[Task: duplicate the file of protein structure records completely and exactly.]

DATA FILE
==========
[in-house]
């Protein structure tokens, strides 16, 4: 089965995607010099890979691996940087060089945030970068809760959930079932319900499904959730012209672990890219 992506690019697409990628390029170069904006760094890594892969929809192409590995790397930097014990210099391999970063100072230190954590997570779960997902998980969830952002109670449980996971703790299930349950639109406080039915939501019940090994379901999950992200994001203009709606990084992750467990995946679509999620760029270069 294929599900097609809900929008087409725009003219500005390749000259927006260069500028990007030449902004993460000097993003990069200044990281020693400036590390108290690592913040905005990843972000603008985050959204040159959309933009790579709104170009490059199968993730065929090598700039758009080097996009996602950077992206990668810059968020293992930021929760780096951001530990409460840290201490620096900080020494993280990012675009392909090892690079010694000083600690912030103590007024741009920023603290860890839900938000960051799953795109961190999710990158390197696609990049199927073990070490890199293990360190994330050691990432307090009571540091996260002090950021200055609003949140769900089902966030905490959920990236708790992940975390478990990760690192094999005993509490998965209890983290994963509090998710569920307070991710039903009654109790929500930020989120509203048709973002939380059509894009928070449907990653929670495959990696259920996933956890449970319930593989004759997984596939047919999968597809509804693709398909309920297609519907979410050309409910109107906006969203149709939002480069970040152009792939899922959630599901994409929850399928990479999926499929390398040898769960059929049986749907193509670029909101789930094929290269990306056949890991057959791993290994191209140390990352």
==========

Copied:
[in-house]
């Protein structure tokens, strides 16, 4: 089965995607010099890979691996940087060089945030970068809760959930079932319900499904959730012209672990890219 992506690019697409990628390029170069904006760094890594892969929809192409590995790397930097014990210099391999970063100072230190954590997570779960997902998980969830952002109670449980996971703790299930349950639109406080039915939501019940090994379901999950992200994001203009709606990084992750467990995946679509999620760029270069 294929599900097609809900929008087409725009003219500005390749000259927006260069500028990007030449902004993460000097993003990069200044990281020693400036590390108290690592913040905005990843972000603008985050959204040159959309933009790579709104170009490059199968993730065929090598700039758009080097996009996602950077992206990668810059968020293992930021929760780096951001530990409460840290201490620096900080020494993280990012675009392909090892690079010694000083600690912030103590007024741009920023603290860890839900938000960051799953795109961190999710990158390197696609990049199927073990070490890199293990360190994330050691990432307090009571540091996260002090950021200055609003949140769900089902966030905490959920990236708790992940975390478990990760690192094999005993509490998965209890983290994963509090998710569920307070991710039903009654109790929500930020989120509203048709973002939380059509894009928070449907990653929670495959990696259920996933956890449970319930593989004759997984596939047919999968597809509804693709398909309920297609519907979410050309409910109107906006969203149709939002480069970040152009792939899922959630599901994409929850399928990479999926499929390398040898769960059929049986749907193509670029909101789930094929290269990306056949890991057959791993290994191209140390990352």